The Theatrics of the Supernatural in “The Canterville Ghost”

One aspect of “The Canterville Ghost” that I found intriguing was the theatrical element of the ghost’s haunting techniques. There are many instances where it seems like the ghost is putting on a show for whomever happens to be living in the house. For example, when the ghost recounts his many achievements, it often sounds like he is listing off parts he has acted out. He says, “in the character of ‘Dumb Daniel, or the Suicide’s Skeleton,’ a role in which he had on more than one occasion produced a great effect, and which he considered quite equal to his famous part of ‘Martin the Maniac, or the Masked Mystery…” Typically, a ghost is thought to be the spirit of someone who has died and they haunt the living as representations of themselves. However, this ghost seems to have many characters he can play on a whim. It seems like he is an actor more than a vengeful spirit. He even wears costumes. Wilde writes, “[he] spent most of his day in looking over his wardrobe.” Wilde makes this theatrical connection explicit when he writes, “It was, however, extremely difficult ‘make-up,’ if I may use such a theatrical expression in connection with one of the greatest mysteries of the supernatural…” The ghost’s hauntings are always meticulously planned out and dramatic. He assumes many different characters that he has seemed to have perfected over the centuries. Rather than just being himself, which in my opinion would be scary enough, he adopts another guise and makes a show of it. It seems less genuine and less “real.” Why go to the trouble?

One thought the came to my mind was that maybe the ghost is a symbol for tradition, especially in England. Even though it is not necessary, the ghost still puts on a show for those in the house. He even sees it as his duty. Wilde writes, “It was his solemn duty to appear in the corridor once a week… and he did not see how he could honorably escape from his obligations.” Even though it is more troublesome to appear as a different character and by the end the ghost no longer wants to haunt the house at all, he feels that he absolutely must continue. The story is an allegory representing the clash of “modern America” and “traditional England.” The theatrical part of the display seems to represent the futility and uselessness in many traditions, but whether or not they serve a function they must be continued for the sake of tradition. This value seems to be lost on the American new-comers which is why they do not appreciate the ghost’s theatrics. Rather than running and screaming, they pull out their Pinkerton’s. IPN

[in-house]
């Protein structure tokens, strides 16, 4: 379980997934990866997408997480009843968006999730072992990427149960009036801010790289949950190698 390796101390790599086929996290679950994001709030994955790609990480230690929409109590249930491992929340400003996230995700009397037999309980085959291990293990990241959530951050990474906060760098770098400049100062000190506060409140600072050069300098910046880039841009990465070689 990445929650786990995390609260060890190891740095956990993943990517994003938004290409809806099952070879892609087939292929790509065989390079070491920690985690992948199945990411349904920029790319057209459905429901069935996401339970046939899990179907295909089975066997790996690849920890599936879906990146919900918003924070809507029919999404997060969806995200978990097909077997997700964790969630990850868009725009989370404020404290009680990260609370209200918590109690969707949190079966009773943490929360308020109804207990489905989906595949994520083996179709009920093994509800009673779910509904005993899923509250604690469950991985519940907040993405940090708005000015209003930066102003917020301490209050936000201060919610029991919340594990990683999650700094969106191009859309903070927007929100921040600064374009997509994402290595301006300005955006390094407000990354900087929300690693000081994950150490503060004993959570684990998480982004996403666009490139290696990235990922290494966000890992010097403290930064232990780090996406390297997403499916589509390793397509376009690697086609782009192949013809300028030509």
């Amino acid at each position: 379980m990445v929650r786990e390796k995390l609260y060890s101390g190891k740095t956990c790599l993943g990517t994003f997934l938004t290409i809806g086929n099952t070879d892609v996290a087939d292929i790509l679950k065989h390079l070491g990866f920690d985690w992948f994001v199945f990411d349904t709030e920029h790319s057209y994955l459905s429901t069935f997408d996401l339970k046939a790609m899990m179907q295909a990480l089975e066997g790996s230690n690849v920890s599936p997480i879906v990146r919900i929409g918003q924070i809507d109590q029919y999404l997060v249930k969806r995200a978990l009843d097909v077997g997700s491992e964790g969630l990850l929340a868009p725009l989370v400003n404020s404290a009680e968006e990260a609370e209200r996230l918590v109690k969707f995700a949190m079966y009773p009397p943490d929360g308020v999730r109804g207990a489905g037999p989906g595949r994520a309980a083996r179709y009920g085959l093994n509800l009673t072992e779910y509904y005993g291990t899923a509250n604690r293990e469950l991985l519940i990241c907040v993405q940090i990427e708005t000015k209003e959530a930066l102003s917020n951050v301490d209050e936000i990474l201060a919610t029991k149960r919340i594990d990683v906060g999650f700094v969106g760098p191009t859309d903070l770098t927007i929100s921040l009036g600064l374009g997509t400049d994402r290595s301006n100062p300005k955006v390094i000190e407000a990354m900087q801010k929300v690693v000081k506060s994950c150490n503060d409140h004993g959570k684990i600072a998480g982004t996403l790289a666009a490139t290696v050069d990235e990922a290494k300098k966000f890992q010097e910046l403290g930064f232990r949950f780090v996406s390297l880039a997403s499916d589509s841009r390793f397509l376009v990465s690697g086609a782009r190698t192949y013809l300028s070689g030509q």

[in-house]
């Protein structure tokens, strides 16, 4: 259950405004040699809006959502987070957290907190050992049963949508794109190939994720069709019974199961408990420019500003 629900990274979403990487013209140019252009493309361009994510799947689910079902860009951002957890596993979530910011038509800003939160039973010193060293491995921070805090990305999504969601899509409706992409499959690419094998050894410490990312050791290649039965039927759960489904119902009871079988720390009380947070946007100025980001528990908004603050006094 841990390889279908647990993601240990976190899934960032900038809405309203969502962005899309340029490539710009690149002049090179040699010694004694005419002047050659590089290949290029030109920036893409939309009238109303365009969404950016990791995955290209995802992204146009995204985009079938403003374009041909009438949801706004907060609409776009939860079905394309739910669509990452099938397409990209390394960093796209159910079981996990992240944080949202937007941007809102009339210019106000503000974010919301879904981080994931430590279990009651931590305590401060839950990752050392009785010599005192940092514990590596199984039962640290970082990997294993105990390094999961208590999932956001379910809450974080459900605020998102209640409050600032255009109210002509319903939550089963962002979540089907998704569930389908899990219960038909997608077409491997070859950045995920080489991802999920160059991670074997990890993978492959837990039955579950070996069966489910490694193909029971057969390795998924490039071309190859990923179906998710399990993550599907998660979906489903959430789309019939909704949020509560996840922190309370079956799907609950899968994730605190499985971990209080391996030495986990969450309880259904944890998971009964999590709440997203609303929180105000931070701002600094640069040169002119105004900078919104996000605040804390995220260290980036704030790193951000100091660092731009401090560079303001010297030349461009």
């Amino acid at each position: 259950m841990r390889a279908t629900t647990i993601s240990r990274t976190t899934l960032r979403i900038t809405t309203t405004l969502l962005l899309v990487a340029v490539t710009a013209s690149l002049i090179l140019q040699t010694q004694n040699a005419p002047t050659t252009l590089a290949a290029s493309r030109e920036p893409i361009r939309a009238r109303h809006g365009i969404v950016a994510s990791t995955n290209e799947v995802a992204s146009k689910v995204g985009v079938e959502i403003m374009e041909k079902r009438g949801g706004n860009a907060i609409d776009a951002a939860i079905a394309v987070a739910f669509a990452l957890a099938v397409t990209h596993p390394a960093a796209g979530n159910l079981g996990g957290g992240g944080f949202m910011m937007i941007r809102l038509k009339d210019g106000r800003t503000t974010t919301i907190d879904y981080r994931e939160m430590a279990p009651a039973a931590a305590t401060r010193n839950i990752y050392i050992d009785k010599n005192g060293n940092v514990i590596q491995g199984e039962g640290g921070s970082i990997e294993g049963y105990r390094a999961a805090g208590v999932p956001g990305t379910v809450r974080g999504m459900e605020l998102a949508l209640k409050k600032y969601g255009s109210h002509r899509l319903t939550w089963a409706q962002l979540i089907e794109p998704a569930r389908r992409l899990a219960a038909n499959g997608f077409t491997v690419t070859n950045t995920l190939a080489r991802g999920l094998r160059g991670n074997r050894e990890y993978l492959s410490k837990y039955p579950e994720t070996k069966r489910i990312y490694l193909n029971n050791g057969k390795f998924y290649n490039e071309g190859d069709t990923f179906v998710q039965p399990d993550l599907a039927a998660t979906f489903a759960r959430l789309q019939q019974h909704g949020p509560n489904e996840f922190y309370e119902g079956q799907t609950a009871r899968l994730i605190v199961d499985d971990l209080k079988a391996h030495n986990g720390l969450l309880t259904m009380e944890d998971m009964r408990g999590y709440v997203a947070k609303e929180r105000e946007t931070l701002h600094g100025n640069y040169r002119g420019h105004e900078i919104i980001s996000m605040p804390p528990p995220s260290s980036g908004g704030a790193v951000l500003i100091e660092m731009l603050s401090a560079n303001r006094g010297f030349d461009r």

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4 Comments

Filed under Week 2 Reviews: Wilde's Poetry and Short Fiction

4 responses to “The Theatrics of the Supernatural in “The Canterville Ghost”

  1. Yes, his nightly hauntings do seem to constitute a kind of duty for the ghost: it is somehow quite ironic that Wilde suggests that this is the case, for depictions of supernatural behavior usually suggest malevolent intent and uncontrollable desire to penetrate and destroy the human realm. In the ghost’s case, he bears no actual ill will (to the extent that he wants to physically injure the inhabitants of the manor) to the people he plagues; all he wants is to be a “good ghost”, so to speak. There is something very endearing in that, I find… -LH

    • I really enjoyed your post about the theatrical aspect of the Canterville Ghost. I too found the theatrics of it all very funny, and even heart-warming. This ghoul, who tries too hard to be terrifying actually becomes an image of kindness and acquires a true depth (especially when he bonds with little Virginia) through his ridiculous efforts. This is the second Wilde story that we have seen in which the comical aspects actually beckon the reader to read deeper into a more moralistic aspect of the text. Although the ghost is humorous and totally over the top, he is also like you say en emblem of England. It seems to me that Wilde is actually giving his reader the responsibility of digging deeper and past the comical, to assert a just morality (and maybe also a certain British supremacy) within his story.-MCR

  2. I really thought your comments about the clash of cultures that we see throughout this short story were very interesting, as it does seem that Wilde invites us to sympathise with the supposed villain, the ‘ghost’ of the piece, because he represents a theatricality and tradition that we should seek to admire. I would also agree with LH’s comment that there is something inherently endearing about the ghost, as he the concept of ‘fear; only exists in the story only as a means of justifying self-worth and pride. I would say that considering Wilde’s reverence for the artist and his belief in ‘l’art pour l’art’, it seems appropriate that the pragmatism of the Americans is equated with dourness, and the theatricality of the English seen as akin to a certain antiquated charm and beauty.

    DF

  3. This is a lovely thought. The performance of tradition, as you might call it, seems persuasive to me as a concern of the story, however latent (though it need not be). I wonder, then, how that would map onto ghost stories in general and their persistence in popular and less-than-popular fiction nowadays, in a world so thoroughly disabused as ours is of fantastic notions such as that of the existence of ghosts — maybe I’m speaking only for myself here. Do we as Americans think there is something “ghostly” to England, our “origin”? Is there something distinctly American to staking a (paradoxical?) claim to a “new origin”? DJM

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